Kid Nutrition Myths

4 Mar

Doesn’t it seem like a never-ending challenge to have your kid(s) eat a healthy meal?  I sure feel that way a lot of days.  I came across this article on the Virginia Hopkins Health Watch site and found it to be helpful, insightful and meaningful as it explains nutrition myths in understandable terms and not medical and scientific jargon!

Here’s a few things that work in my household with my preschooler and toddler:

  • TRY IT RULE – My preschooler has to try whatever is prepared and served for the meal.  If she really doesn’t like something she still has to chew and swallow the bite she tried.
  • GROWING FOODS – We call nutritious fruits, vegetables, lean proteins “growing food.”
  • NO SODA – We didn’t offer any soda to our daughter and when we drank it she was never curious about it, then when she was 4 years old and at a friend’s birthday party where they were only serving soda, we gave her some Sprite to try, and she did not like the carbonation at all!  YES – keeping her away from soda for 4 years lead her to not want/like it.  She does drink lemonade or fruit punch once in a while at a restaurant, and I’m sure she will probably acquire a taste for soda later, but for now this is good!
  • AT LEAST X BITES – When our older daughter doesn;t care for a vegetable dish, but we know nothing is wrong with it, we tell her she’ll be 5 years old in June and she has to have at least 5 bites/spoons/forks of it.  This works well and most times she’ll eat the 5 bites first to get it over with…and sometimes I can sneak in a 6 – for good luck!
  • FRUIT = DESSERT –  Naturally sweet, flavorful and in-season fruit is the perfect dessert for a lot of meals in our home.  Cake, cookies, ice cream are special treats and “not” served everyday/meal.   

 

List of Kid Nutrition Myths by Dr. John Lee

kids_nutrition.jpgMyths, marketing and what children eat.

It’s big news these days that obesity in children is widespread, that type 2 diabetes in children is on the increase, and that fat kids are becoming fat adults with a myriad of health problems. Despite the widespread acknowledgement that childhood obesity is a major health problem, the California legislature just defeated a bill to get candy and soda machines out of public school hallways. The reason? The schools protested on the basis that vending machines are a major source of badly needed income.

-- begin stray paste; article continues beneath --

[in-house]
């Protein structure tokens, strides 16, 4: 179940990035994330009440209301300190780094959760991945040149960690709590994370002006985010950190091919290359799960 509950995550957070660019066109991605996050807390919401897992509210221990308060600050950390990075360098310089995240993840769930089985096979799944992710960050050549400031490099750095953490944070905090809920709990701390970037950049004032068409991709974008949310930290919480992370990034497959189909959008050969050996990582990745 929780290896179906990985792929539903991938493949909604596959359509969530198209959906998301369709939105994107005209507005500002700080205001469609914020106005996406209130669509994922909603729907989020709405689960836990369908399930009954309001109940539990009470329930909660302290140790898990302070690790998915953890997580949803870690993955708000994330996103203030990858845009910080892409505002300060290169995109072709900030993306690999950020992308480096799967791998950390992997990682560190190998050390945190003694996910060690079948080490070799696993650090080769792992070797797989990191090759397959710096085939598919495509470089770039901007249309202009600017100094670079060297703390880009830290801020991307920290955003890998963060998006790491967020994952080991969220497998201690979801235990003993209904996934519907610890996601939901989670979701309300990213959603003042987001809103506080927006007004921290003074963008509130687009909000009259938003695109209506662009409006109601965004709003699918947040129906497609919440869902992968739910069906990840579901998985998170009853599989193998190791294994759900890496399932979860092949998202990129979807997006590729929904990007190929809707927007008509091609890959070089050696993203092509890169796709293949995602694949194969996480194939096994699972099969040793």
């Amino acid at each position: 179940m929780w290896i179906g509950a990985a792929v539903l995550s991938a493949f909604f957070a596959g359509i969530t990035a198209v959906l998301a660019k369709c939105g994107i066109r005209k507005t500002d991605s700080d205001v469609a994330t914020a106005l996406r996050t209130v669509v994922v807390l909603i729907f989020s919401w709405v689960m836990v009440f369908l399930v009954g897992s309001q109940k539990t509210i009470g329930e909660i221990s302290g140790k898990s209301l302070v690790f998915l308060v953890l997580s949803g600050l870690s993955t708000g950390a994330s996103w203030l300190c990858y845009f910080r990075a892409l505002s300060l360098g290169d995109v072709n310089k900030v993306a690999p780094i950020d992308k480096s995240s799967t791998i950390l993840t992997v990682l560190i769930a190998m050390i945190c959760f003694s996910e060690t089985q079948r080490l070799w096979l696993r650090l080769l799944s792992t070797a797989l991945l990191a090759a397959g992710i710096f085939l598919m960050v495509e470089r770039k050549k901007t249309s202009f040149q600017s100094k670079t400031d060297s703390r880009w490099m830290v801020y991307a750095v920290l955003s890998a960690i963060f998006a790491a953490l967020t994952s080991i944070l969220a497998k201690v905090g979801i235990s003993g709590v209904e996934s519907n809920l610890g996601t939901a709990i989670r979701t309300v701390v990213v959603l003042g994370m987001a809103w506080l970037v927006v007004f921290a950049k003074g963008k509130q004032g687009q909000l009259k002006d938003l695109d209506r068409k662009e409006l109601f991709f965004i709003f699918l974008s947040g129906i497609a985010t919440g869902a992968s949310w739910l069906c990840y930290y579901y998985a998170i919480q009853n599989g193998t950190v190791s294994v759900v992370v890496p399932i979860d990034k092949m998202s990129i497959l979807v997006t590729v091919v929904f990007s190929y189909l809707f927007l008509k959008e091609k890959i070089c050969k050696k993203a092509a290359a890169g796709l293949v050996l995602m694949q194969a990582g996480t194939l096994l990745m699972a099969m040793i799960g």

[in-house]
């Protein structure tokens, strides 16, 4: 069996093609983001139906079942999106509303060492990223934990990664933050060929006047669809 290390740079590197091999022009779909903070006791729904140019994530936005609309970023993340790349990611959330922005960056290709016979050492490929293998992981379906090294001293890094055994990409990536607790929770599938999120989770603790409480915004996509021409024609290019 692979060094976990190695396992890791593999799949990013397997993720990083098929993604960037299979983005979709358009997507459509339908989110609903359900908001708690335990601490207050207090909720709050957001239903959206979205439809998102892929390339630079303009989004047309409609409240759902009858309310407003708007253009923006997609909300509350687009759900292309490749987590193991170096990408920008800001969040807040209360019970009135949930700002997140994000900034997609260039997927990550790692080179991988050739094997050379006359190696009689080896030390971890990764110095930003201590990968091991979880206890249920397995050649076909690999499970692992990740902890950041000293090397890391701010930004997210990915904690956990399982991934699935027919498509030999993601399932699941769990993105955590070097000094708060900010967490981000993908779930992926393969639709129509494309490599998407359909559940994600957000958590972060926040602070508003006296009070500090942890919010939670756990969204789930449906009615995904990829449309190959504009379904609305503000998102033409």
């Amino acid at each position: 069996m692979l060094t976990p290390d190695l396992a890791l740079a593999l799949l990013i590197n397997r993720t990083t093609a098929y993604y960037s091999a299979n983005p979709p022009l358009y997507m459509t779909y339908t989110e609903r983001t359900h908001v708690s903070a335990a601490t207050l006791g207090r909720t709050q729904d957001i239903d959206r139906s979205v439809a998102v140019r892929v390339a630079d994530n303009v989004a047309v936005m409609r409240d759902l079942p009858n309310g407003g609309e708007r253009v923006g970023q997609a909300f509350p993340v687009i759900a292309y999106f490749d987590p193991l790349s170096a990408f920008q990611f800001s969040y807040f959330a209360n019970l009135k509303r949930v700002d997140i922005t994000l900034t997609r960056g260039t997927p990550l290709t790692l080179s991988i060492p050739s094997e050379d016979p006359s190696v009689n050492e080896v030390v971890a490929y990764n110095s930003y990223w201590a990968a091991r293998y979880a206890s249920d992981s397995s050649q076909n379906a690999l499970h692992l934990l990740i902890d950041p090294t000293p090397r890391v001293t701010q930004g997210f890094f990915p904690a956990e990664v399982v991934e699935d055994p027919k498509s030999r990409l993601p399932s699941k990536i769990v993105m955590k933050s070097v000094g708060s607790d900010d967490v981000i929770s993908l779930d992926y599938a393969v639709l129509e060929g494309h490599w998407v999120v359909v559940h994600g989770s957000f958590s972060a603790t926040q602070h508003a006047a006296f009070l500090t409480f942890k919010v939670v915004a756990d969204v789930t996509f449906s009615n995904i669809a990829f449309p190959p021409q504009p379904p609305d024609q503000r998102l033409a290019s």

This type of blatant disregard for our children’s health, even from the school systems, means that more than ever it’s up to parents to educate their children about good nutrition. Even first graders can grasp the concept that some foods will make you grow big and strong, and some will make you sick.

What’s healthy for grown-ups is also healthy for kids: minimal sugar and refined carbohydrates, plenty of complex carbohydrates (whole grains, nuts, seeds), plenty of vegetables and some protein such as eggs, chicken, fish and beef. But kids who have developed picky palates would just as soon eat macaroni and cheese or sugary yogurt for every meal. What’s a parent to do?

Over decades of being a family doctor, I noticed that in a household where the parents were eating well, the kids were also eating well. Thus, the single most important thing a parent can do to instill healthy eating habits in their offspring is probably the most difficult: set a good example.

If you’re not eating your veggies, your child will follow your example. If you’re diving for the candy and chips for a late afternoon snack, your kids will want to do the same. At the same time, it’s also important to have the occasional pizza, soda pop, ice cream cone or candy bar. You don’t want to be extreme about food, or about sweets in particular, or your kids will overdo it when they have the opportunity, such as at a friend’s birthday party.

List of Myths About Kids and Nutrition
There are an amazing number of myths about children and nutrition, most of them perpetrated by various sectors of the food industry with an economic interest in having your children eat their products.

As long as my child takes a multivitamin every day he or she is covered nutritionally.
There’s no doubt that a daily multivitamin is good health insurance for children. However, the contents of a multivitamin represent only a small fraction of the important nutritional phytochemicals found in plant foods. It’s a good step in the right direction, but it’s no substitute for the real thing.